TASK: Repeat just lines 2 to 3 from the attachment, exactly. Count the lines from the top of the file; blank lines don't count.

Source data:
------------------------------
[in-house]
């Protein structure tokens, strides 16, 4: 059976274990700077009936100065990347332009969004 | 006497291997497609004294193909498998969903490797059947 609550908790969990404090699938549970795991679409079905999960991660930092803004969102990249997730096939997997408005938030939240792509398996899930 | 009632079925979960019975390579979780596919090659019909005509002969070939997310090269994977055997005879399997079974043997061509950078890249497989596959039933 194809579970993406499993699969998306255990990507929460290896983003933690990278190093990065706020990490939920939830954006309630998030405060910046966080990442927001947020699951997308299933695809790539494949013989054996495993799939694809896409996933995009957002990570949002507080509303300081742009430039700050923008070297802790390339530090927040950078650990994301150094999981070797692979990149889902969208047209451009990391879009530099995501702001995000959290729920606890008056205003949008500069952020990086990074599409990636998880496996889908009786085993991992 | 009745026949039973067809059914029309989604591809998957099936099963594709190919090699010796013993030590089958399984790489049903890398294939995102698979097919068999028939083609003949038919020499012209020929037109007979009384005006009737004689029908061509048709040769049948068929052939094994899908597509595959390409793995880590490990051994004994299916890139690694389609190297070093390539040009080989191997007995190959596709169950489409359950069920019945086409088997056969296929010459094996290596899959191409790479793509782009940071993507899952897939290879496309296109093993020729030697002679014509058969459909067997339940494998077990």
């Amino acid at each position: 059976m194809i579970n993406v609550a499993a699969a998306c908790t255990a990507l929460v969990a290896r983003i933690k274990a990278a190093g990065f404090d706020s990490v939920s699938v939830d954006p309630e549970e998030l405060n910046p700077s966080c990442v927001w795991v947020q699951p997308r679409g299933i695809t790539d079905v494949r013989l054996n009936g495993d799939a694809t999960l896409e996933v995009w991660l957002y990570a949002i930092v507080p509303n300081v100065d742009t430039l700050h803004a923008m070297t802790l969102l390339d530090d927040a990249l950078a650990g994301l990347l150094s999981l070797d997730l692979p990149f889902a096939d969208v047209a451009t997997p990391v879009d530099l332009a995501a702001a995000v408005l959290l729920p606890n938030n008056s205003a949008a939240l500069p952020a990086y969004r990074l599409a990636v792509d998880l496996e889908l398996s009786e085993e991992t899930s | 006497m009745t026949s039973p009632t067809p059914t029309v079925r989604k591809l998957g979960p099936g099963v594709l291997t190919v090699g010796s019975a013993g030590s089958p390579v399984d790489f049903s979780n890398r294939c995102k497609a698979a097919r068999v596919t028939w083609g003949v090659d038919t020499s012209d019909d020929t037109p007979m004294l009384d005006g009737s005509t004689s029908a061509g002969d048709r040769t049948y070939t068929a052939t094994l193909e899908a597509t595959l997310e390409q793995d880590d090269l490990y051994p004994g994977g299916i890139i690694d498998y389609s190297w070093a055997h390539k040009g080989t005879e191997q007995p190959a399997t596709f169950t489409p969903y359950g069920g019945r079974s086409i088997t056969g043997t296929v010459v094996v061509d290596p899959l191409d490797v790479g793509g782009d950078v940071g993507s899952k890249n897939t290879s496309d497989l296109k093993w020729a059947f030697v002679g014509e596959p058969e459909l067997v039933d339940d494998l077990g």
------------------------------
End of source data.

């Protein structure tokens, strides 16, 4: 059976274990700077009936100065990347332009969004 | 006497291997497609004294193909498998969903490797059947 609550908790969990404090699938549970795991679409079905999960991660930092803004969102990249997730096939997997408005938030939240792509398996899930 | 009632079925979960019975390579979780596919090659019909005509002969070939997310090269994977055997005879399997079974043997061509950078890249497989596959039933 194809579970993406499993699969998306255990990507929460290896983003933690990278190093990065706020990490939920939830954006309630998030405060910046966080990442927001947020699951997308299933695809790539494949013989054996495993799939694809896409996933995009957002990570949002507080509303300081742009430039700050923008070297802790390339530090927040950078650990994301150094999981070797692979990149889902969208047209451009990391879009530099995501702001995000959290729920606890008056205003949008500069952020990086990074599409990636998880496996889908009786085993991992 | 009745026949039973067809059914029309989604591809998957099936099963594709190919090699010796013993030590089958399984790489049903890398294939995102698979097919068999028939083609003949038919020499012209020929037109007979009384005006009737004689029908061509048709040769049948068929052939094994899908597509595959390409793995880590490990051994004994299916890139690694389609190297070093390539040009080989191997007995190959596709169950489409359950069920019945086409088997056969296929010459094996290596899959191409790479793509782009940071993507899952897939290879496309296109093993020729030697002679014509058969459909067997339940494998077990």
């Amino acid at each position: 059976m194809i579970n993406v609550a499993a699969a998306c908790t255990a990507l929460v969990a290896r983003i933690k274990a990278a190093g990065f404090d706020s990490v939920s699938v939830d954006p309630e549970e998030l405060n910046p700077s966080c990442v927001w795991v947020q699951p997308r679409g299933i695809t790539d079905v494949r013989l054996n009936g495993d799939a694809t999960l896409e996933v995009w991660l957002y990570a949002i930092v507080p509303n300081v100065d742009t430039l700050h803004a923008m070297t802790l969102l390339d530090d927040a990249l950078a650990g994301l990347l150094s999981l070797d997730l692979p990149f889902a096939d969208v047209a451009t997997p990391v879009d530099l332009a995501a702001a995000v408005l959290l729920p606890n938030n008056s205003a949008a939240l500069p952020a990086y969004r990074l599409a990636v792509d998880l496996e889908l398996s009786e085993e991992t899930s | 006497m009745t026949s039973p009632t067809p059914t029309v079925r989604k591809l998957g979960p099936g099963v594709l291997t190919v090699g010796s019975a013993g030590s089958p390579v399984d790489f049903s979780n890398r294939c995102k497609a698979a097919r068999v596919t028939w083609g003949v090659d038919t020499s012209d019909d020929t037109p007979m004294l009384d005006g009737s005509t004689s029908a061509g002969d048709r040769t049948y070939t068929a052939t094994l193909e899908a597509t595959l997310e390409q793995d880590d090269l490990y051994p004994g994977g299916i890139i690694d498998y389609s190297w070093a055997h390539k040009g080989t005879e191997q007995p190959a399997t596709f169950t489409p969903y359950g069920g019945r079974s086409i088997t056969g043997t296929v010459v094996v061509d290596p899959l191409d490797v790479g793509g782009d950078v940071g993507s899952k890249n897939t290879s496309d497989l296109k093993w020729a059947f030697v002679g014509e596959p058969e459909l067997v039933d339940d494998l077990g």